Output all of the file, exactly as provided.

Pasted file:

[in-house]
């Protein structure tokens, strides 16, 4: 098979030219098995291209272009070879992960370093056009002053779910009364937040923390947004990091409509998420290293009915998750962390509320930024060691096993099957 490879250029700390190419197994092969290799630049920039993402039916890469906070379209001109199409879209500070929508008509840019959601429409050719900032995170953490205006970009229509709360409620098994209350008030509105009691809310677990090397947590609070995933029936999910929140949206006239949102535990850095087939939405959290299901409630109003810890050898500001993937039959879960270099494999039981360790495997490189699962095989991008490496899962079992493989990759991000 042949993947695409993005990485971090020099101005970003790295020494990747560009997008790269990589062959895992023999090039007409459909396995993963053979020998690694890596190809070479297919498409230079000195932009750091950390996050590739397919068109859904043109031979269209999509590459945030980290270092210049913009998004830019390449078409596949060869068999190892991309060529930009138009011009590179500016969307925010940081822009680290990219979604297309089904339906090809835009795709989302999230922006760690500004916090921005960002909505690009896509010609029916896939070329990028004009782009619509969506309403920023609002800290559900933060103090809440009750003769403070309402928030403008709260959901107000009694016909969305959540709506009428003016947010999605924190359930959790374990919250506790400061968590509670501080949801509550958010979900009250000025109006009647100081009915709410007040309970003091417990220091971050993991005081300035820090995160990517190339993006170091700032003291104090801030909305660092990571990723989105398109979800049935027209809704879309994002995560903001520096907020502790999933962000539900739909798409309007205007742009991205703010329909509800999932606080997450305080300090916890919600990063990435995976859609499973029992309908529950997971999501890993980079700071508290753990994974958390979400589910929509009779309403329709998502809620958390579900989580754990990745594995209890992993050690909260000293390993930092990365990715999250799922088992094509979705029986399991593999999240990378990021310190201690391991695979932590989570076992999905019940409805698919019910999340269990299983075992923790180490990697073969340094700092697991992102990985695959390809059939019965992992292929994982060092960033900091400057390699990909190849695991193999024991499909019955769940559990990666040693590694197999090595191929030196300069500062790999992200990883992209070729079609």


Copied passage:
[in-house]
């Protein structure tokens, strides 16, 4: 098979030219098995291209272009070879992960370093056009002053779910009364937040923390947004990091409509998420290293009915998750962390509320930024060691096993099957 490879250029700390190419197994092969290799630049920039993402039916890469906070379209001109199409879209500070929508008509840019959601429409050719900032995170953490205006970009229509709360409620098994209350008030509105009691809310677990090397947590609070995933029936999910929140949206006239949102535990850095087939939405959290299901409630109003810890050898500001993937039959879960270099494999039981360790495997490189699962095989991008490496899962079992493989990759991000 042949993947695409993005990485971090020099101005970003790295020494990747560009997008790269990589062959895992023999090039007409459909396995993963053979020998690694890596190809070479297919498409230079000195932009750091950390996050590739397919068109859904043109031979269209999509590459945030980290270092210049913009998004830019390449078409596949060869068999190892991309060529930009138009011009590179500016969307925010940081822009680290990219979604297309089904339906090809835009795709989302999230922006760690500004916090921005960002909505690009896509010609029916896939070329990028004009782009619509969506309403920023609002800290559900933060103090809440009750003769403070309402928030403008709260959901107000009694016909969305959540709506009428003016947010999605924190359930959790374990919250506790400061968590509670501080949801509550958010979900009250000025109006009647100081009915709410007040309970003091417990220091971050993991005081300035820090995160990517190339993006170091700032003291104090801030909305660092990571990723989105398109979800049935027209809704879309994002995560903001520096907020502790999933962000539900739909798409309007205007742009991205703010329909509800999932606080997450305080300090916890919600990063990435995976859609499973029992309908529950997971999501890993980079700071508290753990994974958390979400589910929509009779309403329709998502809620958390579900989580754990990745594995209890992993050690909260000293390993930092990365990715999250799922088992094509979705029986399991593999999240990378990021310190201690391991695979932590989570076992999905019940409805698919019910999340269990299983075992923790180490990697073969340094700092697991992102990985695959390809059939019965992992292929994982060092960033900091400057390699990909190849695991193999024991499909019955769940559990990666040693590694197999090595191929030196300069500062790999992200990883992209070729079609």